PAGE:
Ukraine to insist in talks with Russia on presidents' meeting – Zelenskiy

(Reuters) – Ukrainian officials negotiating with their Russian counterparts are to ensure direct talks between the countries’ leaders that could lead to bringing peace, Ukraine’s President Volodymyr Zelenskiy said late on Sunday.

FILE PHOTO: Ukrainian President Volodymyr Zelenskiy appeals to Russians to stage protests over Russian forces’ seizure of the Zaporizhzhia nuclear power plant, the largest in Europe, during an address from Kyiv, Ukraine March 4, 2022 in this still image from video. Courtesty of Ukrainian Presidential Press Service/Handout via REUTERS

The next round of the talks on the war in Ukraine between the two neighbors is scheduled for early Monday, via video links. Although officials have been giving upbeat assessments lately, positive results of the negotiations are yet to come.

Ukraine has repeatedly called for direct talks between Zelenskiy and Russian President Vladimir Putin, pointing to the Russian leader as the one making all final decisions.

“Our delegation has a clear task – to do everything to ensure a meeting of the presidents. The meeting that I am sure people are waiting for,” Zelenskiy said in his daily video address.

“Obviously this is a difficult story. A hard path. But this path is needed. And our goal is for Ukraine to get the necessary result in this struggle, in this negotiation work. Necessary for peace. And for security.”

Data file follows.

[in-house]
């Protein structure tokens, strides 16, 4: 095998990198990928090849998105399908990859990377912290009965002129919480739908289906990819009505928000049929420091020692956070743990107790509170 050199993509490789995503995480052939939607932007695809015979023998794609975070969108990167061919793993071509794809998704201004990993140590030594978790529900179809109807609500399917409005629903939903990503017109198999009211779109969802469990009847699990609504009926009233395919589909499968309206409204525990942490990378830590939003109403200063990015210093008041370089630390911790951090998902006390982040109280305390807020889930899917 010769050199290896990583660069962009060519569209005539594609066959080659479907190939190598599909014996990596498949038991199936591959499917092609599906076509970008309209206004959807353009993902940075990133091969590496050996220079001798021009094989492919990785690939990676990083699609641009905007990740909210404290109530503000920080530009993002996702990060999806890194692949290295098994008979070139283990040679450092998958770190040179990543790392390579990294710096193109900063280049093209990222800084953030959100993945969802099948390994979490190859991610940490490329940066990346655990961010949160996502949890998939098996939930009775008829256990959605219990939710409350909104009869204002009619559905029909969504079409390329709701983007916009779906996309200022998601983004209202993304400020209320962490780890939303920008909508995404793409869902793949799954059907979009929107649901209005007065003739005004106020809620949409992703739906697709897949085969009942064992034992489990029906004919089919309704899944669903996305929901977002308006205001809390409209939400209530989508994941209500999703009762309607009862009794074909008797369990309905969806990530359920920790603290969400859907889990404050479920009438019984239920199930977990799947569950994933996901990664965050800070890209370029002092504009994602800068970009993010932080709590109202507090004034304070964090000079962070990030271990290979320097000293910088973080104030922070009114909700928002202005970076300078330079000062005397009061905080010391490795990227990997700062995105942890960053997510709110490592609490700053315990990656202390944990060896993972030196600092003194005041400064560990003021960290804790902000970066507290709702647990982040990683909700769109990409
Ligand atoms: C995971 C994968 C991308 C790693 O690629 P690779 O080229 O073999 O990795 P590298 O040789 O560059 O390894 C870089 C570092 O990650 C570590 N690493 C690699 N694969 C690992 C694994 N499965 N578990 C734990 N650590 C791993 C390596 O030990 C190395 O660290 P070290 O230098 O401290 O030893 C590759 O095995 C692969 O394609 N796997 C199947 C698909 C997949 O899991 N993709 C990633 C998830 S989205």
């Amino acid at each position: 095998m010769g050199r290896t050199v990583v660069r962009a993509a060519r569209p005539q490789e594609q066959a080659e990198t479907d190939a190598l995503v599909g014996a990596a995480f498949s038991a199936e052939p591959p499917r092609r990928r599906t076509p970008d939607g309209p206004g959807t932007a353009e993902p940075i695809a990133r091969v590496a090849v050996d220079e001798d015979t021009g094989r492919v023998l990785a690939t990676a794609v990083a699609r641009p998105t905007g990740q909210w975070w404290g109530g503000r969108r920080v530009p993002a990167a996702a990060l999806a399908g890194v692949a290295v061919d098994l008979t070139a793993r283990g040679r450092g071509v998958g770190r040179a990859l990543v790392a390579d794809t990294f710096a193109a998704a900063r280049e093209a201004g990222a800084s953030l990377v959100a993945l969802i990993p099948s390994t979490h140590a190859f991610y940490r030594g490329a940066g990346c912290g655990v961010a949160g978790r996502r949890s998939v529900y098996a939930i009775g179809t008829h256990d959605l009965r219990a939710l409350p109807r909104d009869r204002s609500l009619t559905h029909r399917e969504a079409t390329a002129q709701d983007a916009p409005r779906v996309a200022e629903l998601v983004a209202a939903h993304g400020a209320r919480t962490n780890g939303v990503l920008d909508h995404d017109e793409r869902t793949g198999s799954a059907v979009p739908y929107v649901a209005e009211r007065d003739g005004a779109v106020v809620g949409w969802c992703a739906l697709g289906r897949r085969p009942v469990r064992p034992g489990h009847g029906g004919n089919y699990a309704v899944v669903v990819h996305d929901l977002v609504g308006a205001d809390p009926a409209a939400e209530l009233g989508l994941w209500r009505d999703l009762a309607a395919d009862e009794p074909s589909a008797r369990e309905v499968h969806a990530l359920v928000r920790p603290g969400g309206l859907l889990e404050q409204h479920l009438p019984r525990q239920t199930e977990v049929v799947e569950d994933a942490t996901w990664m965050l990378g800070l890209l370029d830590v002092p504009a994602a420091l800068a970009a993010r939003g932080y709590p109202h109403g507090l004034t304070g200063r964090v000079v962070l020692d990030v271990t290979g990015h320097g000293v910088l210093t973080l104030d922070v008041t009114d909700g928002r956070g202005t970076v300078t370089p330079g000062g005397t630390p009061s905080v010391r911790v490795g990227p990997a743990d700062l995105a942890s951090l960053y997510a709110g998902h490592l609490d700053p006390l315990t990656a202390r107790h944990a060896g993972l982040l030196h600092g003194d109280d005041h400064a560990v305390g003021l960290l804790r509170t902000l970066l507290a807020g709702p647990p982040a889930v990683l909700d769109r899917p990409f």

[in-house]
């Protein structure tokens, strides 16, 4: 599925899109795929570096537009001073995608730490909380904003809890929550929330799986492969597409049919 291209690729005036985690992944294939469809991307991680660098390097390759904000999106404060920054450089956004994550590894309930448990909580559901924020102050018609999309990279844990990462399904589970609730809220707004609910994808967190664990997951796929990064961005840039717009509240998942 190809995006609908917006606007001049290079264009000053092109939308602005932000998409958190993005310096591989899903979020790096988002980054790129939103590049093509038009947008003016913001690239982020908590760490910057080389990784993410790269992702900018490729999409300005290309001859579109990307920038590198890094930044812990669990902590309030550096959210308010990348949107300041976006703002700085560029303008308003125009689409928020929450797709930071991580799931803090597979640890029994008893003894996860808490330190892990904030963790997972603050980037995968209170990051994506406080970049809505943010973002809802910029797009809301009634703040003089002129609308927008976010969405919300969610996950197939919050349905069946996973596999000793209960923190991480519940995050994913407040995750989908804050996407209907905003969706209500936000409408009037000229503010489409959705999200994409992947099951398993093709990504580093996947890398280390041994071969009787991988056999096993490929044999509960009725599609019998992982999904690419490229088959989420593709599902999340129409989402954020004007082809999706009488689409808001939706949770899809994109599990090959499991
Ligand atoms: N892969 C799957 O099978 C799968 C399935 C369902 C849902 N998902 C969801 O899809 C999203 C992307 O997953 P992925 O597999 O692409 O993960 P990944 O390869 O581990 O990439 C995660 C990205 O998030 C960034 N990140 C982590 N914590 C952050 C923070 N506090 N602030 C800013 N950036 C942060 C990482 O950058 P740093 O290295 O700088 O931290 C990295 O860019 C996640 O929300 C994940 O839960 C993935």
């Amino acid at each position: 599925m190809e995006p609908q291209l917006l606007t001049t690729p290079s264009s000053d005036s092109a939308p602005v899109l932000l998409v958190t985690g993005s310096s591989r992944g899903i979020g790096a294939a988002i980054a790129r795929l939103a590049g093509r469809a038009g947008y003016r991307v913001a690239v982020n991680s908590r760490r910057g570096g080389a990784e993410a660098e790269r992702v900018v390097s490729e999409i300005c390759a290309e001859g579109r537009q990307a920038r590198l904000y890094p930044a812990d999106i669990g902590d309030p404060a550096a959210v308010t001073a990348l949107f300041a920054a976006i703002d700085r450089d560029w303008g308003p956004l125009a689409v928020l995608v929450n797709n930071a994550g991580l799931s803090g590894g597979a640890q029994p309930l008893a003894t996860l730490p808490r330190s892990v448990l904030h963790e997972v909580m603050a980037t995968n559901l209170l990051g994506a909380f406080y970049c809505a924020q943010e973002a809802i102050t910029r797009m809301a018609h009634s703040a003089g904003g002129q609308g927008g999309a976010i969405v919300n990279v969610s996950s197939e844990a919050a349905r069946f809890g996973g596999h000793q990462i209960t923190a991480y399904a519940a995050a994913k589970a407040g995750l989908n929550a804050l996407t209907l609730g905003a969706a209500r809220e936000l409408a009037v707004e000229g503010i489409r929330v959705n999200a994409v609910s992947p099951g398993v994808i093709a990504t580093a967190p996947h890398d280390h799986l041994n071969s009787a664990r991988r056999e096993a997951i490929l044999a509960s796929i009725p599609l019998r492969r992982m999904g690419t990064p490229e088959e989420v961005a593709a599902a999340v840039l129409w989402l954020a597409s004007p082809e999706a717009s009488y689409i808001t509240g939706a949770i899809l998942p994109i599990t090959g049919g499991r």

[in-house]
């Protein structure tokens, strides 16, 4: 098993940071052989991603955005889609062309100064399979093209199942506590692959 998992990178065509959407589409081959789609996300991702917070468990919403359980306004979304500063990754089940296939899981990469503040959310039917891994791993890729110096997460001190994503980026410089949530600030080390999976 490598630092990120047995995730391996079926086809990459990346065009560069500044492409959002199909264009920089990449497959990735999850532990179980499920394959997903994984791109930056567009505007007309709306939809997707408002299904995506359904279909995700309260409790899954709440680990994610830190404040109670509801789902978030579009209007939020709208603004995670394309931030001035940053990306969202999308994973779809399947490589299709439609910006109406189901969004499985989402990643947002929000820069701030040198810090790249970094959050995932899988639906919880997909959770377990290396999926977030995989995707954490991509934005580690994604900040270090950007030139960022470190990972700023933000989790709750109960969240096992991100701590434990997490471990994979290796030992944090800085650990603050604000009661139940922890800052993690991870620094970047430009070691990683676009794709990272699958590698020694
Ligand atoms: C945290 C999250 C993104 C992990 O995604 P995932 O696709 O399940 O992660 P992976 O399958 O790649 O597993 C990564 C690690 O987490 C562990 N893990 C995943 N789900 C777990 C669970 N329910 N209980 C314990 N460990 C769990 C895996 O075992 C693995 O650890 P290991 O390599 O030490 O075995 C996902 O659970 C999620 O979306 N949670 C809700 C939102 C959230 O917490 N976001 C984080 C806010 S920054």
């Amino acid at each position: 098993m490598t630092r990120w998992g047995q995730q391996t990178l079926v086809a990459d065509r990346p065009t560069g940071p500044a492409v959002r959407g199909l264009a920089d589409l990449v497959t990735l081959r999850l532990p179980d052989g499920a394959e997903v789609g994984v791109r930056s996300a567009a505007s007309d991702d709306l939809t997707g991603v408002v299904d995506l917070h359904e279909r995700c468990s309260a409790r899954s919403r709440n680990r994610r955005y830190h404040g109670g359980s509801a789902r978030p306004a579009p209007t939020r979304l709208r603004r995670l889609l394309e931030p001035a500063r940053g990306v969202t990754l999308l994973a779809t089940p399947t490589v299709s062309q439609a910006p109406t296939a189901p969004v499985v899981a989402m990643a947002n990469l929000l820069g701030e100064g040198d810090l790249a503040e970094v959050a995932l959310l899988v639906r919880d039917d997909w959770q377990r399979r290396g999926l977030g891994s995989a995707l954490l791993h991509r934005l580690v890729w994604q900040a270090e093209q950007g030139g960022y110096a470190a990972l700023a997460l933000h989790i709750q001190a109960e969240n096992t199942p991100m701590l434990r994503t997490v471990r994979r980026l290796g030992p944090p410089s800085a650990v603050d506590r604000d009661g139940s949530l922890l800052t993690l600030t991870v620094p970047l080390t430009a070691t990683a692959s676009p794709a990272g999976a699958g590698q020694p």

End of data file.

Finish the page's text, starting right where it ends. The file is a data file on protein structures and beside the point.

Russia has said previously that the Kremlin would not refuse such a meeting to discuss “specific” issues, but there have been no further details.

On Sunday, a barrage of Russian missiles hit a large Ukrainian base near the border with NATO member Poland on Sunday, killing 35 people and wounding 134, in an escalation of the war to the west of the country as fighting raged elsewhere.

Ukraine has said previously it was willing to negotiate with Russia, but not to surrender in the conflict. Thousands have died and more than 2.5 million have fled since the war began.

Three rounds of talks between the two sides in Belarus, most recently last Monday, had focused mainly on humanitarian issues and led to the limited opening of some corridors for civilians to escape fighting.

Putin said on Friday there had been some “positive shifts” in the talks but did not elaborate.

Talks between the Russian and Ukrainian foreign ministers produced no apparent progress towards a ceasefire last Thursday, but analysts said the fact they were even meeting left a window open for ending the war.

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